Prader-Willi Syndrome presents with many symptoms that can affect a person’s physical, psychological, cognitive and behavioural development. While some symptoms are more common than others, we have outlined the more common symptoms that affect people with PWS below.
One of the most well-known symptoms of PWS is the constant craving for food. People with PWS do not experience normal satiety (feeling of fullness) which, when unmanaged, often leads to overeating and obesity.
This symptom normally starts at around age 2 and can be accompanied by other behavioural issues related to eating such as hiding and hoarding food.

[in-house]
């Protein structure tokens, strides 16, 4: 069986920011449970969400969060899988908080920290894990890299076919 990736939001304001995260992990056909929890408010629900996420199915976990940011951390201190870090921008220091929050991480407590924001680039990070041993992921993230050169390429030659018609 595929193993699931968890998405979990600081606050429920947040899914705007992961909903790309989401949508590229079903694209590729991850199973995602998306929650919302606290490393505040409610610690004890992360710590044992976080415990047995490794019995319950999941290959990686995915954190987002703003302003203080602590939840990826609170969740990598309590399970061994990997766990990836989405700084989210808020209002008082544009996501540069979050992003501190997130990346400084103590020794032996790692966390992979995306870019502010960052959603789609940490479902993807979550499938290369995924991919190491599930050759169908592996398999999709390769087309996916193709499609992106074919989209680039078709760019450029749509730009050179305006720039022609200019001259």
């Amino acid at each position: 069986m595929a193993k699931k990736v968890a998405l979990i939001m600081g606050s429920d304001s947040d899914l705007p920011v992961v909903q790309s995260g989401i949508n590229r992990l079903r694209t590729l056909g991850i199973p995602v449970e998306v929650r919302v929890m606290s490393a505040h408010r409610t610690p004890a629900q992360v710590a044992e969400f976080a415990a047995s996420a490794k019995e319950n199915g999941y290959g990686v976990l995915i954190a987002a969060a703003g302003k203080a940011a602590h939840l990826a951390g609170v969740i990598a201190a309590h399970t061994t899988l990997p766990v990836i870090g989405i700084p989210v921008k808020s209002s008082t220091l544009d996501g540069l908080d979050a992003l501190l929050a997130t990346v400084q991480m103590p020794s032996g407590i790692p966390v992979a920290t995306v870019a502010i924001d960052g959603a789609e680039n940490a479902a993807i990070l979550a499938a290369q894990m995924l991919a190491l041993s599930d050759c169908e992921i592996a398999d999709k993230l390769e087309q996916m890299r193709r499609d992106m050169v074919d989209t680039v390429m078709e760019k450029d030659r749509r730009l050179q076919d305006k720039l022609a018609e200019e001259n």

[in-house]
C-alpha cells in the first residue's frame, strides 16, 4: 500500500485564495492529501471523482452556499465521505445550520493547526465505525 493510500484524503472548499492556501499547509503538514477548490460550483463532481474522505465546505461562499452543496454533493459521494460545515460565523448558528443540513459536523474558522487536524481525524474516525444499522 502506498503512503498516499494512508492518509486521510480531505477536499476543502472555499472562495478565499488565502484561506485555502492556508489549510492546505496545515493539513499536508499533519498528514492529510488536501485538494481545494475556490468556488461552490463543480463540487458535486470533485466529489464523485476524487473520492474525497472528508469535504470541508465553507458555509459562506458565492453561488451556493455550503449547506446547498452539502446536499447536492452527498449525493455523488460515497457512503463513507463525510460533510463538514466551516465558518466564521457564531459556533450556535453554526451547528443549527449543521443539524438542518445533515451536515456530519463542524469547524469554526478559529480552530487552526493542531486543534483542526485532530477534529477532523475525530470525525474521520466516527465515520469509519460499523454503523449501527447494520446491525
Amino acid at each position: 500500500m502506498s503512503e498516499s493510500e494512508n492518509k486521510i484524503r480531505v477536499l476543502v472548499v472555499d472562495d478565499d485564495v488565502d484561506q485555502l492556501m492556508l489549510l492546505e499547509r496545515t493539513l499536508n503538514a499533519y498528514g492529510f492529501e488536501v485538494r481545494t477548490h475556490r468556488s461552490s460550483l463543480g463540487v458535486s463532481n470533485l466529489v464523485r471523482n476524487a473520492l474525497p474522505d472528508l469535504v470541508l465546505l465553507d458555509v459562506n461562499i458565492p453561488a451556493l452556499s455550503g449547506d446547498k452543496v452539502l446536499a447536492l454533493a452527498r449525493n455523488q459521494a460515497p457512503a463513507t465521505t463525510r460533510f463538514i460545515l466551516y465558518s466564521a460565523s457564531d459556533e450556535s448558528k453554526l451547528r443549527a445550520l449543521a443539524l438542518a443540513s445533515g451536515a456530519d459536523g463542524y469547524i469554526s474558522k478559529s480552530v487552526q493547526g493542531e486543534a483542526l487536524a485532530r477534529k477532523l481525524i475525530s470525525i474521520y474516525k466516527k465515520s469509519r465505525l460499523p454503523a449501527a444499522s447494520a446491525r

A key sign during infancy of PWS is poor muscle tone. This can appear in babies and infants as the ‘floppiness’ of limbs which is especially apparent when being held. The medical term for this symptom is hypotonia and can also present in the following ways:
People with PWS often display a number of behavioural issues that can result in temper tantrums. Other behavioural issues include:
Mild to moderate intellectual disability is common for people with PWS, which often means it is difficult for a child with PWS to reach developmental milestones. Problem solving and reasoning are commonly affected.
While the common symptoms of PWS have been outlined above, the following symptoms may also be present in someone who has PWS: